It is now more widely known that talks between Leonard Lord and Donald Healey had occurred earlier than the 1952 show, and that discussions of a possible deal between them were mentioned when Donald Healey had arranged to use Austin running gear for his car. The 100 did very well in motor sport which was then, as it is now very good publicity for a car manufacturer, and sales were good. This same car was later fitted with a six cylinder engine and became known as the 100 Six and after further development ultimately became the Austin-Healey 3000 - now widely acknowledged as being the one of the greatest British sports cars of all time. Production of a small sports car, the Austin-Healey Sprite began in 1958, and this was powered by the BMC A series engine.
The Sprite proved to be extremely popular and became fondly known as the Frogeyed Sprite due to the positioning of the headlamps which protruded above the low bonnet to meet lighting regulations. Austin-Healey went on to produce cars right up until 1972 when the 20-year agreement between Healey and Austin came to and end. Donald Healey left the company in 1968 when the British Motor Corporation (Austin had merged with Morris in 1952 to form BMC) was taken over by British Leyland. Donald Healey became Chairman of Jensen Cars, and was later awarded a CBE. Donald Healey died in January 1988 at the age of 89. For more information on Donald Healey you may wish to follow this link to an excellent article by the chairman of the Austin-Healey Club (UK) Eastern Centre.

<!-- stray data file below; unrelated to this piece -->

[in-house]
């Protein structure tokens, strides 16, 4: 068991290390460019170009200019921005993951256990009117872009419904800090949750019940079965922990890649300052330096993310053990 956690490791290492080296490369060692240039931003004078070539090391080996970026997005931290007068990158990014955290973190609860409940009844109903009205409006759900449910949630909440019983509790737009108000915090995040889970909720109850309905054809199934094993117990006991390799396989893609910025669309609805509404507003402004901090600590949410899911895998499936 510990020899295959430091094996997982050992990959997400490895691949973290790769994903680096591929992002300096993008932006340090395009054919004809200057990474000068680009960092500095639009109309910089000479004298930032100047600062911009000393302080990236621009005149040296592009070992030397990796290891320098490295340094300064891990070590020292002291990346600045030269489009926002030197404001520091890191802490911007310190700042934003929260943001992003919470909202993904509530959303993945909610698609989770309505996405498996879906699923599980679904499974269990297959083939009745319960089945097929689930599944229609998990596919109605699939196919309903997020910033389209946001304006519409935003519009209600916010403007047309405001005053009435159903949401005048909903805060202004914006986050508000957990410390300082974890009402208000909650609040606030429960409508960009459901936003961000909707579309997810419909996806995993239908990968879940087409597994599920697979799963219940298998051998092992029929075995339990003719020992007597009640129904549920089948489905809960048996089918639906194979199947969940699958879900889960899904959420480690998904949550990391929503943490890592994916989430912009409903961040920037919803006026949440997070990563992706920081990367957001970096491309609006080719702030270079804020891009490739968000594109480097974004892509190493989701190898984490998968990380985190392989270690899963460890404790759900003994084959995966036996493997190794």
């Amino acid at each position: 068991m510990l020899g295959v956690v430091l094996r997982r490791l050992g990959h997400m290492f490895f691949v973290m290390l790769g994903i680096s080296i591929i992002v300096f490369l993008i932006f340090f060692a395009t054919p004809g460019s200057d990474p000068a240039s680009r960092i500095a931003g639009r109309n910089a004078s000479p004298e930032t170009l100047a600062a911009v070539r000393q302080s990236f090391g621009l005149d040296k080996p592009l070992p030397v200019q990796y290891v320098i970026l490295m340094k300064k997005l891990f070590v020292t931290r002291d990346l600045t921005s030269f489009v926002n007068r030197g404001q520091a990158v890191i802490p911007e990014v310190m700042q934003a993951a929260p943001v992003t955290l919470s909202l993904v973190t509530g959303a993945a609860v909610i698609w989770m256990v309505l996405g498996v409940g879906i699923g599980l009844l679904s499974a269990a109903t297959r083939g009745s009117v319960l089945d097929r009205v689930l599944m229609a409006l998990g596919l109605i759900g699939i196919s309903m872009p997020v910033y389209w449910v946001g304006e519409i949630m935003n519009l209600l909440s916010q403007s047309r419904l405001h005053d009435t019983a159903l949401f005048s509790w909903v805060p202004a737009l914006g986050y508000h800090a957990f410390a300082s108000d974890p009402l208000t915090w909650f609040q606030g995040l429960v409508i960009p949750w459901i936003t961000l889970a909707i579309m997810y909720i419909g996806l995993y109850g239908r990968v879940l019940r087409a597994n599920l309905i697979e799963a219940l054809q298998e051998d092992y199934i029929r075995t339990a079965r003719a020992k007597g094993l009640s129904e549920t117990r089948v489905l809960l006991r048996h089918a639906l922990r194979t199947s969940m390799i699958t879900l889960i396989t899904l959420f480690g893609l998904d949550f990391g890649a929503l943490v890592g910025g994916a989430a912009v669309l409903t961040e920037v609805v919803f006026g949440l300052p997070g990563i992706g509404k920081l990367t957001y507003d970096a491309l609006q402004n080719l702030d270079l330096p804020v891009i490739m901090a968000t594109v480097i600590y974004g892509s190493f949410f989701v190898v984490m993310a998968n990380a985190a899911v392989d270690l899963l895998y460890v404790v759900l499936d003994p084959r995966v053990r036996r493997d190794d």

The Austin-Healey 3000 was launched in June 1959 featuring several improvements over its predecessor the 100/6. These included an increase in engine capacity from 2639cc to 2912cc, Girling front disc brakes, adjustable front seats, and wire wheels as standard. Subtle styling changes were also made to the bodywork, which was produced as both a 2-seater and a 2+2. A factory built hardtop was also available as an optional extra. As with other Austin-Healeys these cars are sometimes referred to by their factory designations with the Mk I 2-seater being known as the BN7 and the 2+2 the BT7. A mark II model was introduced in 1961, and this featured triple S.U. carburettors boosting the engine power to 132bhp. Minor changes to the cars frontal appearance were made, and an improved hood, windscreen, and wind up side windows were fitted. From 1963 the 2-seater model was dropped. The final version of the 3000, the Mk III appeared in 1964. This had a further increase in engine power, servo assisted brakes, improved rear suspension and a more luxurious interior, which featured a wood veneer dashboard. The 3000 was discontinued in 1968.